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US passes 2,000 COVID-19 deaths in one day for first time since May

Hospitalizations of COVID-19 patients are setting new records daily, leaving some hospitals struggling to keep up with non-coronavirus cases.

The U.S. reported more than 2,000 deaths from coronavirus for the first time in more than six months Thursday. It came as the White House put an optimistic view on plans for a vaccine rollout, but as the nation's top health agency urged Americans to not travel for Thanksgiving.

There were 2,015 deaths due to COVID-19 Thursday, according to a Johns Hopkins University tracker that reported the daily total just before 2 a.m. EST Friday. That's the first time since May 6 the one-day toll crossed 2,000. The U.S. also had a record number of daily cases Thursday with 187,833.

Additionally, there was a record number of U.S. COVID-19 patients in the hospital (80,698) and in intensive care (15,573), according to the COVID Tracking Project. Nearly 4,900 were on ventilators. Those hospital numbers are key because some facilities are struggling to keep up with non-coronavirus cases ranging from broken bones to heart attacks in states where COVID-19 cases are tying up resources.

The U.S. 7-day average of new cases, ending Thursday, was 165,029, JHU reported. That's a 66% increase in two weeks. 

The 7-day average of deaths was 1,335, up 40% in the past two weeks.

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The Centers for Disease Control and Prevention pleaded with Americans on Thursday not to travel for Thanksgiving and not to spend the holiday with people from outside their household.

Whether Americans heed the warning is another matter. The deadly comeback by the virus has been blamed in part on pandemic fatigue, or people getting tired of masks and other precautions. And surges were seen last summer after Memorial Day and July Fourth, despite blunt warnings from health authorities.

The White House held its first coronavirus task force press briefing since July Thursday. President Donald Trump was not present, but Vice President Mike Pence offered an upbeat assessment of the America's status in dealing with the virus and preparations for distribution of a vaccine.

Infectious disease expert Dr. Anthony Fauci, returning to the White House podium, also said he wanted to ease fears of Americans who think rapidly-produced vaccines will cut corners on safety. 

Fauci said the Food and Drug Administration would thoroughly study the data before it approves any emergency use of a vaccine, and he wants to "put to rest any concept that this was rushed in an inappropriate way. This is really solid."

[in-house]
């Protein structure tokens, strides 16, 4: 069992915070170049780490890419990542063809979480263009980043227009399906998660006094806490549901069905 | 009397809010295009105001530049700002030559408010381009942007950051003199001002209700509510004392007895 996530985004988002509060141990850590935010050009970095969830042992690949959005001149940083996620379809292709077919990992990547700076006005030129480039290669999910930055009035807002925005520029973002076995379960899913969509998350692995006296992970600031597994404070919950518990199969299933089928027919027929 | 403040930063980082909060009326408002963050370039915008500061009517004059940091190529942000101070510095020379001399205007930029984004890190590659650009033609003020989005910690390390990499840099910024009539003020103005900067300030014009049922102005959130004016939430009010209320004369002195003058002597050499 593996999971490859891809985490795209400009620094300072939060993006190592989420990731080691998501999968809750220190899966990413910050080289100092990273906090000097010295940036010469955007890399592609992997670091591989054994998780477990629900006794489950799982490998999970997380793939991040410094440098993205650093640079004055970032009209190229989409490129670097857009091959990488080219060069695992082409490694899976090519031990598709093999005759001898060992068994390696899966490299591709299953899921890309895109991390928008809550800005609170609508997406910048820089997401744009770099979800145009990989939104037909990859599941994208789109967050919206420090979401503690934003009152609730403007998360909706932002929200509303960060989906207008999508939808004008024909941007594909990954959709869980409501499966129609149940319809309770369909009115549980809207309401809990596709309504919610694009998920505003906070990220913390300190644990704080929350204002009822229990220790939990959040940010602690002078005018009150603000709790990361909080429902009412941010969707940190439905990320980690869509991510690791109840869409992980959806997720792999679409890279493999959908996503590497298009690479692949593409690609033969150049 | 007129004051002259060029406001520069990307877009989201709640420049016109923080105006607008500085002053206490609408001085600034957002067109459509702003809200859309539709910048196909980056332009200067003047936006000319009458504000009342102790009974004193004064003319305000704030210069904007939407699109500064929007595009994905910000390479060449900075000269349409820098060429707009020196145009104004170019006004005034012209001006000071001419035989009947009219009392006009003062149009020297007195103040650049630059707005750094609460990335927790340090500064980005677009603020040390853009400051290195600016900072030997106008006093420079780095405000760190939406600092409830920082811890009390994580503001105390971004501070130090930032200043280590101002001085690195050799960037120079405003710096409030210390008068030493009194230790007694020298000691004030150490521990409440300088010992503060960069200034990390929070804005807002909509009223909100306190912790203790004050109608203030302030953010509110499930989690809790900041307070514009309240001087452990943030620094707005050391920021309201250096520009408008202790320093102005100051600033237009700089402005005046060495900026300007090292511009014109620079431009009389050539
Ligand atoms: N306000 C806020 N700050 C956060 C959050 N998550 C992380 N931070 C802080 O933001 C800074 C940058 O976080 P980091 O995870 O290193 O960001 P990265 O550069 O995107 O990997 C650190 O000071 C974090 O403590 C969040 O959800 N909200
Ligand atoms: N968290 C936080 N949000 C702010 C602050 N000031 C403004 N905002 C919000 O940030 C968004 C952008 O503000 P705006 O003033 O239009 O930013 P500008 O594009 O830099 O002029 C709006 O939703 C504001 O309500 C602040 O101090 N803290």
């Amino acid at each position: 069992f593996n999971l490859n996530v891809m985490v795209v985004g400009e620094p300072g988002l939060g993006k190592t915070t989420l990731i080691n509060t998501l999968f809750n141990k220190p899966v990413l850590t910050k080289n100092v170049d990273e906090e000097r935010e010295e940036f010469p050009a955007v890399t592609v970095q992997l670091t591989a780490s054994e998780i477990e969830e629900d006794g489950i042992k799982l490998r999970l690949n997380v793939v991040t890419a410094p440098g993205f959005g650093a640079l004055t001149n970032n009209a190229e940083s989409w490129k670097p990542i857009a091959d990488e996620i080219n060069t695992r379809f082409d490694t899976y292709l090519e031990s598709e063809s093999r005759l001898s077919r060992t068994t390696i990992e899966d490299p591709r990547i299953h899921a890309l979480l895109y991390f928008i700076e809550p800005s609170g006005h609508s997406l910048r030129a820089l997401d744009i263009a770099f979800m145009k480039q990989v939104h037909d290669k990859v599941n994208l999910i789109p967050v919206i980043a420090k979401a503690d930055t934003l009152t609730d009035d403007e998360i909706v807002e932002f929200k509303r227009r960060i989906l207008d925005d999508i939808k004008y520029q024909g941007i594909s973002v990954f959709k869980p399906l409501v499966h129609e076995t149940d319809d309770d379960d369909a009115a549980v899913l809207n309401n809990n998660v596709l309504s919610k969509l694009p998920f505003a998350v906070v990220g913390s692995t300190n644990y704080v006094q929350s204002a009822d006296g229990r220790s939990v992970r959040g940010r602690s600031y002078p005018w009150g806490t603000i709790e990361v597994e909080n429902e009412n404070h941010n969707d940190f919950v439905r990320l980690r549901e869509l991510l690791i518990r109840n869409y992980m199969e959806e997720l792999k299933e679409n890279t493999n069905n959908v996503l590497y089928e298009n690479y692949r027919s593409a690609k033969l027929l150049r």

Pfizer and Moderna have both announced their vaccines, which are nearly the end of clinical trials, are about 95% effective. Fauci put that on par with the measles vaccine. But he said it won't matter that much if people avoid getting it.

Health and Human Services Secretary Alex Azar said Pfizer and BioNTech will seek emergency government approval for their vaccine on Friday. He's previously stated that high-risk patients and health workers would be among the first to get it. It would be made available to the general public by March or April.

President-elect Joe Biden met Thursday with governors from both parties. He expressed that Trump's efforts to block his transition has made it difficult to get "everything we need" in regards to the virus and vaccine distribution plans.

Even as he warned of the gravity of the situation, however, Biden reiterated his previous pledges not to institute a nationwide shutdown to curb the virus's spread, and repeated that more states instituting mask-wearing mandates could save tens of thousands of lives.

The FDA on Thursday cleared the new use for Eli Lilly's pill baricitinib plus remdesivir for hospitalized adults and children two years and older requiring oxygen or ventilation therapy due to COVID-19.

Editor's note: Johns Hopkins often revises their daily numbers based on new information, so the numbers quoted may go up or down slightly.

The Associated Press contributed to this report.

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